# Interpreting Time Domain Derivative in Frequency Domain By

Although this article explains the concepts in terms of mathematical constants e and j as well as integration, my book on SDR steers clear of the complex notation and integrals to describe the underlying concepts from the ground up to an advanced level.

One of the properties of Fourier Transform is that the derivative of a signal in time domain gets translated to multiplication of the signal spectrum by $j2\pi f$ in frequency domain. This property is usually derived as follows.

For a signal $s(t)$ with Fourier Transform $S(f)$
\begin{equation*}
s(t) = \frac{1}{2\pi}\int \limits _{-\infty}^{+\infty} S(f) e^{j2\pi ft}df,
\end{equation*}
we have
\begin{align*}
\frac{d}{dt} s(t) &= \frac{1}{2\pi}\int \limits_{-\infty}^{+\infty}S(f) j2\pi f e^{j2\pi ft}df\\
&= \frac{1}{2\pi}\int \limits_{-\infty}^{+\infty}\bigg\{j2\pi f S(f)\bigg\} e^{j2\pi ft}df
\end{align*}
which is the inverse Fourier Transform of $j2\pi f S(f)$.

Now we want to understand this relation one level deeper, i.e., the reason behind the factor $j2\pi f$? There are two parts of this expression: one is $j$ and the other is $2\pi f$. We start with $2\pi f$.

Notice from the definition of Fourier Transform that this operation decomposes a signal into a sequence of complex sinusoids with frequencies ranging from $-\infty$ to $+\infty$. This is shown in Figure 1 below.  Figure 1: Three complex sinusoids and their decomposition into sines and cosines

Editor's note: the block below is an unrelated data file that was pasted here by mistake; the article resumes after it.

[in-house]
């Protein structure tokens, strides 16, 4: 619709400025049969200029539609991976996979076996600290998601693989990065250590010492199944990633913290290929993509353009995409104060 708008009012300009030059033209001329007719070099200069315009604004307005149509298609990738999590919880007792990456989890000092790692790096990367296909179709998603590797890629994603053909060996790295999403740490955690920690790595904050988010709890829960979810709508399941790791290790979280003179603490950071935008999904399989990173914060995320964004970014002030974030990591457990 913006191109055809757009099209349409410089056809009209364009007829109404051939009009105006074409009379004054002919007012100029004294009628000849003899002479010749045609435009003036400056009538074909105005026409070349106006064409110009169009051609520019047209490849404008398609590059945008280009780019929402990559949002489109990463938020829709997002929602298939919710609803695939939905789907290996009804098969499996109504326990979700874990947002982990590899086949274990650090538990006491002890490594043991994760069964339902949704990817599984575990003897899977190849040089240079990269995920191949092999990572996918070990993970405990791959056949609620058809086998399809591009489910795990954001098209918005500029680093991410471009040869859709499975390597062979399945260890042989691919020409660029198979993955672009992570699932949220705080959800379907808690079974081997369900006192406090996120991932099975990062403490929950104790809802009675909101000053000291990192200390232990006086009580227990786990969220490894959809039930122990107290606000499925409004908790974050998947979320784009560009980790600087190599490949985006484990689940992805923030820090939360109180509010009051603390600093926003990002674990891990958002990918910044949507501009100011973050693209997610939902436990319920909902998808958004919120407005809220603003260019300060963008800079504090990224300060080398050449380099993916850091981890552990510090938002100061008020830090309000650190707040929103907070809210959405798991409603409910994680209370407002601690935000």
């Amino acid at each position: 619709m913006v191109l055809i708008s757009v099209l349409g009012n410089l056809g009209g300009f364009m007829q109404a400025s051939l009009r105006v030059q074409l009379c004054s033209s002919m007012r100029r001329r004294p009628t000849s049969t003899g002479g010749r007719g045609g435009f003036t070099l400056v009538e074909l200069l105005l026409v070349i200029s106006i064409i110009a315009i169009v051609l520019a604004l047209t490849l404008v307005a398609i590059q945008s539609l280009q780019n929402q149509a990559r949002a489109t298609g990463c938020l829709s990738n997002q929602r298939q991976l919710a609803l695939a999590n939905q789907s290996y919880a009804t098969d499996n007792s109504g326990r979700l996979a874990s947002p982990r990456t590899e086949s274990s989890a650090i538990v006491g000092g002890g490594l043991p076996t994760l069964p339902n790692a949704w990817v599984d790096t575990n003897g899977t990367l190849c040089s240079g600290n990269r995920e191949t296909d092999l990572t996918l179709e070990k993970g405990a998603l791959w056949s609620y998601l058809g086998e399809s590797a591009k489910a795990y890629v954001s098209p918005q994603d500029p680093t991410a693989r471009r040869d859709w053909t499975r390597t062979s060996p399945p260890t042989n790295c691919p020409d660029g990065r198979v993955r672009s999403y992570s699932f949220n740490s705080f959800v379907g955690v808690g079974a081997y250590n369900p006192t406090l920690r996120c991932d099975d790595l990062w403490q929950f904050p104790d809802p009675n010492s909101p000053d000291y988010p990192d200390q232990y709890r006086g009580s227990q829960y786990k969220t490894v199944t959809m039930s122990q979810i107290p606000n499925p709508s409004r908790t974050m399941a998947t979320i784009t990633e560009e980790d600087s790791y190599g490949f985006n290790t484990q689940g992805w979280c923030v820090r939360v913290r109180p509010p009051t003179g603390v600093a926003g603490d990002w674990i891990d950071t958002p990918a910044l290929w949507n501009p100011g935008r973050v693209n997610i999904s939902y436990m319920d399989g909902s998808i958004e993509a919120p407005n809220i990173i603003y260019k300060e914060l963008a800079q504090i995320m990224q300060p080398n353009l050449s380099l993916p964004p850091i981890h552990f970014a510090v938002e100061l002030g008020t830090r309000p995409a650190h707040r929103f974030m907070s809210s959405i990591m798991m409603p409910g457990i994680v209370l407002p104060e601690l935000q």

By Euler’s formula,
\begin{equation*}
e^{j2\pi ft} = \cos 2\pi ft + j\sin 2\pi ft
\end{equation*}

Naturally, the higher the frequency, the steeper the slope and hence larger the derivative. After all, a derivative is nothing but the slope of the line tangent to the curve at a point. This is where the factor $2\pi f$ comes from (simply put, the derivative of $\cos 2\pi ft$ is $-2\pi f\cdot \sin 2\pi ft$).

The term $j$ is more interesting. The derivative of $\cos 2\pi ft$ is $-2\pi f\cdot \sin 2\pi ft$ while that of $\sin 2\pi ft$ is $2\pi f\cdot \cos 2\pi ft$. So from Euler’s formula and using $j^2=-1$,
\begin{align*}
\frac{d}{dt} e^{j2\pi ft} &= 2\pi f\bigg\{-\sin 2\pi ft + j\cos 2\pi ft \bigg\}\\
&= 2\pi f\cdot j\bigg\{j\sin 2\pi ft + \cos 2\pi ft \bigg\}\\
&= j 2\pi f\bigg\{\cos 2\pi ft + j\sin 2\pi ft\bigg\}\\
\end{align*}

Remembering that $j=e^{j\pi/2}$, the factor $j$ is therefore necessary to rotate $\cos$ and $-\sin$ by their corresponding angles such that we get our basis signals $e^{j2\pi ft}$ back. This results in getting the same signal $S(f)$ at the output with multiplication by $2\pi f$.